Swedish LED growlight maker, Heliospectra AB reported a new order from their UK value-added reseller Climate Controls Ltd. The Royal Botanical Gardens, Kew and at Wakehurst ordered Heliospectras fully adjustable LX60-series full spectrum LED grow lights. Delivery of the order valued at SEK 1.7 million (£ 150,000) will take place during the second quarter of 2018.
The Royal Botanical Gardens Kew serves as an UNESCO World Heritage site in Surrey, UK, boasts the largest and most diverse collection of living plants in the world. The collection features plants from arid, temperate, tropical, and alpine climates, that grow in the gardens and in controlled greenhouse nurseries.
The new Heliospectra LX60 LED grow lights will be retrofitted into the Tropical Nursery with the goal of enhancing plant quality with a more environmentally-friendly lighting solution. The Wellcome Trust Millennium Building and support glasshouse will use the LX60 grow lights.
Heliospectra claims that its intelligent LX60 LED grow lights and software controls produce clear economic and business benefits for researchers and cultivation organizations around the world. Furthermore, the company contends that the LX60’s adjustable full spectrum LED technology helps growers improve quality, as well as accelerate harvests and production cycles while producing consistently high yields.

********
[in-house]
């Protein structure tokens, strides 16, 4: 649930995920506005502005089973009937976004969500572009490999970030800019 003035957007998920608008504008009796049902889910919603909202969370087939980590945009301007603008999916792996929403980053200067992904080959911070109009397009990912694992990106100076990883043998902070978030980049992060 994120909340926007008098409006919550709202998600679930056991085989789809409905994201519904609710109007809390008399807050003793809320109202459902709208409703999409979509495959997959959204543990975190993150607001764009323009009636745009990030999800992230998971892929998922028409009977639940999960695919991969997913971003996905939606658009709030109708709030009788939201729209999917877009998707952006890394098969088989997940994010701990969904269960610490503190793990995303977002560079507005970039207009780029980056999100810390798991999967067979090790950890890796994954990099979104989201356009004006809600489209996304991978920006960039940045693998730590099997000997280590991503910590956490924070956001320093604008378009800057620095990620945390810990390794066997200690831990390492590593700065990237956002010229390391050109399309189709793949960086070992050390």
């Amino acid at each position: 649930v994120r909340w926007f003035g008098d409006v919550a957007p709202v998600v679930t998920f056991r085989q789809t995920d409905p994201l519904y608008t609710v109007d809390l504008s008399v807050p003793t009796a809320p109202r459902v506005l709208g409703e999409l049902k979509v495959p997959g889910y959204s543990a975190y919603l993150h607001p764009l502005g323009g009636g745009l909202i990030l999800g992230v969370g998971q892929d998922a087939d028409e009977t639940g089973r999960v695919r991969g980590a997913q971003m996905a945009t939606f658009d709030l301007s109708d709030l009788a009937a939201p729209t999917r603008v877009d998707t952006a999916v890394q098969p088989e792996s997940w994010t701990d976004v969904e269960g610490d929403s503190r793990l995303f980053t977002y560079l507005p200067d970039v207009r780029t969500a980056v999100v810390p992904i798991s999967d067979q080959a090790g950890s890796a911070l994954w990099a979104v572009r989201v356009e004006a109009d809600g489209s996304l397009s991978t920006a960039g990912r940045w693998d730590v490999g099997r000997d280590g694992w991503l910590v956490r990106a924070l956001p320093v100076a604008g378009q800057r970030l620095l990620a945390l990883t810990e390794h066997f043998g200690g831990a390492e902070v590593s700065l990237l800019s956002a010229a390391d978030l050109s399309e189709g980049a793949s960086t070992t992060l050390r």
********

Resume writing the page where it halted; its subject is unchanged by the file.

“As a leader and facilitator of glasshouse systems, we are constantly looking towards new innovative and more sustainable solutions. Heliospectra’s LX60 series delivers a reliable solution and the ability to adjust the light spectrum to a plant’s needs. This flexibility and control is precisely what the team at RBG Kew were looking for as they cultivate and grow hundreds of diverse species each year,” said Pierre Bisson director of Climate Controls Limited.
“The Royal Botanic Gardens, Kew, is a world-renowned resource for plant propagation and knowledge,” said Ali Ahmadian, CEO Heliospectra. “Our adjustable spectrum and market leading controls enable Kew Gardens and other botanical gardens to tune in on specific needs of hundreds of different plants to produce the high-quality crop they need.”